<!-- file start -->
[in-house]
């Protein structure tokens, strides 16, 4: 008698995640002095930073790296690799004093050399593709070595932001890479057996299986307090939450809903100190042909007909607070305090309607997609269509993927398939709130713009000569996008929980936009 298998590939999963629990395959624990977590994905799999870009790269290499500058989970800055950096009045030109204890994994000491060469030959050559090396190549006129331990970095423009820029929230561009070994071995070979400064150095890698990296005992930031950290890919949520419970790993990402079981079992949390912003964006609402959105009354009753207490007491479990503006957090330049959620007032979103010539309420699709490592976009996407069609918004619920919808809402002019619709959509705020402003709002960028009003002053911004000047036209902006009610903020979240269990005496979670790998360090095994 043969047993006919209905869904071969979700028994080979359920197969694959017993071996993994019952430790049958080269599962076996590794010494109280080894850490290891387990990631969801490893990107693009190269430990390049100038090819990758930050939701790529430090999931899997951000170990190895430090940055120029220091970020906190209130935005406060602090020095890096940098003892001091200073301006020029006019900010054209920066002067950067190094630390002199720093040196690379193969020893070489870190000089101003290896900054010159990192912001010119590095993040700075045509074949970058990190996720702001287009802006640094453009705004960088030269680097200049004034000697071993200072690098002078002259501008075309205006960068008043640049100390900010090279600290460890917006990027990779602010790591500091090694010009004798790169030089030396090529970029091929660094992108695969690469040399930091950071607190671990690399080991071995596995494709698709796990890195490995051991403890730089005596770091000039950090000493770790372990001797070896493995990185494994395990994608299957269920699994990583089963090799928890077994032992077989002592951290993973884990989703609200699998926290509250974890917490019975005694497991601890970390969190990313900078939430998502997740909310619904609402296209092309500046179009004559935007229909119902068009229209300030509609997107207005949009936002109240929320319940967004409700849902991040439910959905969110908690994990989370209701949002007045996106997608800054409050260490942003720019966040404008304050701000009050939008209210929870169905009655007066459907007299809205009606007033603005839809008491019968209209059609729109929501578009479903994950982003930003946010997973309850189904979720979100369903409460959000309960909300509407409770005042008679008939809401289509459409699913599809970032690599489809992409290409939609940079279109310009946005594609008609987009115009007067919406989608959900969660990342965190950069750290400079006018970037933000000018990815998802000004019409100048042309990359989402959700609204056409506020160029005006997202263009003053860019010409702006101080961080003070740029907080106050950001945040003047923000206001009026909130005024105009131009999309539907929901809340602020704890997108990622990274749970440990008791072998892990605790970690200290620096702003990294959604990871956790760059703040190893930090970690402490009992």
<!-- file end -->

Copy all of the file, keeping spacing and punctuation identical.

[in-house]
């Protein structure tokens, strides 16, 4: 008698995640002095930073790296690799004093050399593709070595932001890479057996299986307090939450809903100190042909007909607070305090309607997609269509993927398939709130713009000569996008929980936009 298998590939999963629990395959624990977590994905799999870009790269290499500058989970800055950096009045030109204890994994000491060469030959050559090396190549006129331990970095423009820029929230561009070994071995070979400064150095890698990296005992930031950290890919949520419970790993990402079981079992949390912003964006609402959105009354009753207490007491479990503006957090330049959620007032979103010539309420699709490592976009996407069609918004619920919808809402002019619709959509705020402003709002960028009003002053911004000047036209902006009610903020979240269990005496979670790998360090095994 043969047993006919209905869904071969979700028994080979359920197969694959017993071996993994019952430790049958080269599962076996590794010494109280080894850490290891387990990631969801490893990107693009190269430990390049100038090819990758930050939701790529430090999931899997951000170990190895430090940055120029220091970020906190209130935005406060602090020095890096940098003892001091200073301006020029006019900010054209920066002067950067190094630390002199720093040196690379193969020893070489870190000089101003290896900054010159990192912001010119590095993040700075045509074949970058990190996720702001287009802006640094453009705004960088030269680097200049004034000697071993200072690098002078002259501008075309205006960068008043640049100390900010090279600290460890917006990027990779602010790591500091090694010009004798790169030089030396090529970029091929660094992108695969690469040399930091950071607190671990690399080991071995596995494709698709796990890195490995051991403890730089005596770091000039950090000493770790372990001797070896493995990185494994395990994608299957269920699994990583089963090799928890077994032992077989002592951290993973884990989703609200699998926290509250974890917490019975005694497991601890970390969190990313900078939430998502997740909310619904609402296209092309500046179009004559935007229909119902068009229209300030509609997107207005949009936002109240929320319940967004409700849902991040439910959905969110908690994990989370209701949002007045996106997608800054409050260490942003720019966040404008304050701000009050939008209210929870169905009655007066459907007299809205009606007033603005839809008491019968209209059609729109929501578009479903994950982003930003946010997973309850189904979720979100369903409460959000309960909300509407409770005042008679008939809401289509459409699913599809970032690599489809992409290409939609940079279109310009946005594609008609987009115009007067919406989608959900969660990342965190950069750290400079006018970037933000000018990815998802000004019409100048042309990359989402959700609204056409506020160029005006997202263009003053860019010409702006101080961080003070740029907080106050950001945040003047923000206001009026909130005024105009131009999309539907929901809340602020704890997108990622990274749970440990008791072998892990605790970690200290620096702003990294959604990871956790760059703040190893930090970690402490009992």